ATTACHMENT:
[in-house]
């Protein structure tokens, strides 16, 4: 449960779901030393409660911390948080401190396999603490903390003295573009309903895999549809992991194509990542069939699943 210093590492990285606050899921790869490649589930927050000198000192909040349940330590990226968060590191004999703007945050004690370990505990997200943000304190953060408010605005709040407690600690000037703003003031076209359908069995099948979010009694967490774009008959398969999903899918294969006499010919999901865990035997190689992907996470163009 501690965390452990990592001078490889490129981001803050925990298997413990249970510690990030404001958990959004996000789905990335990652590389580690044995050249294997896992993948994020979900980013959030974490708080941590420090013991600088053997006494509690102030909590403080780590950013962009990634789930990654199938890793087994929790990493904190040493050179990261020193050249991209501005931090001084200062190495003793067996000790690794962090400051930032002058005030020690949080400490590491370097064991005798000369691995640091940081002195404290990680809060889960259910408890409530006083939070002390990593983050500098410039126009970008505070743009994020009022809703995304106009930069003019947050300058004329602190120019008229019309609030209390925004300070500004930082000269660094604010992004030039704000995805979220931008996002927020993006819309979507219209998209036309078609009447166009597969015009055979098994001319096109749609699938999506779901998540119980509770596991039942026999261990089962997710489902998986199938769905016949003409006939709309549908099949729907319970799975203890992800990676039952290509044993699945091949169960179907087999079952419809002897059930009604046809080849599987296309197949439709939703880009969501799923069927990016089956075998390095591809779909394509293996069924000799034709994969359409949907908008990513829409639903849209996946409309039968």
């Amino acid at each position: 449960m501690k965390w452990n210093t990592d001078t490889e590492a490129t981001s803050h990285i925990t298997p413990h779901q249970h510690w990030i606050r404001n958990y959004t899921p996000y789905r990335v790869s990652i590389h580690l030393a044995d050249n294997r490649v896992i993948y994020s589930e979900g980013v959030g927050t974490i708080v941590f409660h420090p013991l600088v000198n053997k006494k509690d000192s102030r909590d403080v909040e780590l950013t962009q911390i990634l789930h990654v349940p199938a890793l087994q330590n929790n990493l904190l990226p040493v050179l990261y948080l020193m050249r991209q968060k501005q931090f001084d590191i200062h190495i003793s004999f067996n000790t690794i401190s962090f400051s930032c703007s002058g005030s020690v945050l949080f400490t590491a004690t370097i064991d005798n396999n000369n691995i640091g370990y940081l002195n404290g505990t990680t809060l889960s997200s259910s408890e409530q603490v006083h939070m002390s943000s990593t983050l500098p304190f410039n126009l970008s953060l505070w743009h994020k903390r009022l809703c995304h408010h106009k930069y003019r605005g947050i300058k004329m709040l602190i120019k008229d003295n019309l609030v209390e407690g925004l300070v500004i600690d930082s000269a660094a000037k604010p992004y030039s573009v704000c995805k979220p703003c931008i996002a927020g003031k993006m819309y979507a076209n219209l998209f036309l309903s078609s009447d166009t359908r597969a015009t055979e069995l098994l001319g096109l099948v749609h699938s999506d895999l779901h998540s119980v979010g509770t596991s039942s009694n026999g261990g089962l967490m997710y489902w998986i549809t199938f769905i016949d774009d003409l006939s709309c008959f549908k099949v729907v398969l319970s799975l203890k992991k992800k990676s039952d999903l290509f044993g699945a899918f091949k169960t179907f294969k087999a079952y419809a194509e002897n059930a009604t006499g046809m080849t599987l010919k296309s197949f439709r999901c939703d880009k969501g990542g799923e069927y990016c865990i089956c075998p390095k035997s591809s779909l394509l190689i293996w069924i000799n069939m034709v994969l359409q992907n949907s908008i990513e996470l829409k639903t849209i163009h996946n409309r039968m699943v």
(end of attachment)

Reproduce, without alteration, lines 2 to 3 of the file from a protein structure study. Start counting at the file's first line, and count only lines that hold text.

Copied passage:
């Protein structure tokens, strides 16, 4: 449960779901030393409660911390948080401190396999603490903390003295573009309903895999549809992991194509990542069939699943 210093590492990285606050899921790869490649589930927050000198000192909040349940330590990226968060590191004999703007945050004690370990505990997200943000304190953060408010605005709040407690600690000037703003003031076209359908069995099948979010009694967490774009008959398969999903899918294969006499010919999901865990035997190689992907996470163009 501690965390452990990592001078490889490129981001803050925990298997413990249970510690990030404001958990959004996000789905990335990652590389580690044995050249294997896992993948994020979900980013959030974490708080941590420090013991600088053997006494509690102030909590403080780590950013962009990634789930990654199938890793087994929790990493904190040493050179990261020193050249991209501005931090001084200062190495003793067996000790690794962090400051930032002058005030020690949080400490590491370097064991005798000369691995640091940081002195404290990680809060889960259910408890409530006083939070002390990593983050500098410039126009970008505070743009994020009022809703995304106009930069003019947050300058004329602190120019008229019309609030209390925004300070500004930082000269660094604010992004030039704000995805979220931008996002927020993006819309979507219209998209036309078609009447166009597969015009055979098994001319096109749609699938999506779901998540119980509770596991039942026999261990089962997710489902998986199938769905016949003409006939709309549908099949729907319970799975203890992800990676039952290509044993699945091949169960179907087999079952419809002897059930009604046809080849599987296309197949439709939703880009969501799923069927990016089956075998390095591809779909394509293996069924000799034709994969359409949907908008990513829409639903849209996946409309039968």
């Amino acid at each position: 449960m501690k965390w452990n210093t990592d001078t490889e590492a490129t981001s803050h990285i925990t298997p413990h779901q249970h510690w990030i606050r404001n958990y959004t899921p996000y789905r990335v790869s990652i590389h580690l030393a044995d050249n294997r490649v896992i993948y994020s589930e979900g980013v959030g927050t974490i708080v941590f409660h420090p013991l600088v000198n053997k006494k509690d000192s102030r909590d403080v909040e780590l950013t962009q911390i990634l789930h990654v349940p199938a890793l087994q330590n929790n990493l904190l990226p040493v050179l990261y948080l020193m050249r991209q968060k501005q931090f001084d590191i200062h190495i003793s004999f067996n000790t690794i401190s962090f400051s930032c703007s002058g005030s020690v945050l949080f400490t590491a004690t370097i064991d005798n396999n000369n691995i640091g370990y940081l002195n404290g505990t990680t809060l889960s997200s259910s408890e409530q603490v006083h939070m002390s943000s990593t983050l500098p304190f410039n126009l970008s953060l505070w743009h994020k903390r009022l809703c995304h408010h106009k930069y003019r605005g947050i300058k004329m709040l602190i120019k008229d003295n019309l609030v209390e407690g925004l300070v500004i600690d930082s000269a660094a000037k604010p992004y030039s573009v704000c995805k979220p703003c931008i996002a927020g003031k993006m819309y979507a076209n219209l998209f036309l309903s078609s009447d166009t359908r597969a015009t055979e069995l098994l001319g096109l099948v749609h699938s999506d895999l779901h998540s119980v979010g509770t596991s039942s009694n026999g261990g089962l967490m997710y489902w998986i549809t199938f769905i016949d774009d003409l006939s709309c008959f549908k099949v729907v398969l319970s799975l203890k992991k992800k990676s039952d999903l290509f044993g699945a899918f091949k169960t179907f294969k087999a079952y419809a194509e002897n059930a009604t006499g046809m080849t599987l010919k296309s197949f439709r999901c939703d880009k969501g990542g799923e069927y990016c865990i089956c075998p390095k035997s591809s779909l394509l190689i293996w069924i000799n069939m034709v994969l359409q992907n949907s908008i990513e996470l829409k639903t849209i163009h996946n409309r039968m699943v």